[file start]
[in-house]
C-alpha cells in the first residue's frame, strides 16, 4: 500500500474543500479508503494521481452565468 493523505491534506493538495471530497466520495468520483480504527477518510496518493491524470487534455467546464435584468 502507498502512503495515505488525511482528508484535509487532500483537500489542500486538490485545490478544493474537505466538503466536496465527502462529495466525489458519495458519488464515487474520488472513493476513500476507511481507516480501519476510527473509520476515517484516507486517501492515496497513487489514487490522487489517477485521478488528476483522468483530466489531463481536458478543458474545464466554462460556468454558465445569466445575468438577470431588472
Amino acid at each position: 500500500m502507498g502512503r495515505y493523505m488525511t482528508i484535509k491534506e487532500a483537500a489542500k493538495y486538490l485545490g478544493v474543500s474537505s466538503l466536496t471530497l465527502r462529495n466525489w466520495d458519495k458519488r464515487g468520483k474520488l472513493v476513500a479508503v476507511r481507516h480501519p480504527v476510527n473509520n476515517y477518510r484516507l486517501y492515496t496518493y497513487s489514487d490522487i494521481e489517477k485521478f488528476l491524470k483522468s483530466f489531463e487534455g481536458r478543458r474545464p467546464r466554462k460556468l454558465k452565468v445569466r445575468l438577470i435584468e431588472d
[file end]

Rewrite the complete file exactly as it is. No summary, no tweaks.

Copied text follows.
[in-house]
C-alpha cells in the first residue's frame, strides 16, 4: 500500500474543500479508503494521481452565468 493523505491534506493538495471530497466520495468520483480504527477518510496518493491524470487534455467546464435584468 502507498502512503495515505488525511482528508484535509487532500483537500489542500486538490485545490478544493474537505466538503466536496465527502462529495466525489458519495458519488464515487474520488472513493476513500476507511481507516480501519476510527473509520476515517484516507486517501492515496497513487489514487490522487489517477485521478488528476483522468483530466489531463481536458478543458474545464466554462460556468454558465445569466445575468438577470431588472
Amino acid at each position: 500500500m502507498g502512503r495515505y493523505m488525511t482528508i484535509k491534506e487532500a483537500a489542500k493538495y486538490l485545490g478544493v474543500s474537505s466538503l466536496t471530497l465527502r462529495n466525489w466520495d458519495k458519488r464515487g468520483k474520488l472513493v476513500a479508503v476507511r481507516h480501519p480504527v476510527n473509520n476515517y477518510r484516507l486517501y492515496t496518493y497513487s489514487d490522487i494521481e489517477k485521478f488528476l491524470k483522468s483530466f489531463e487534455g481536458r478543458r474545464p467546464r466554462k460556468l454558465k452565468v445569466r445575468l438577470i435584468e431588472d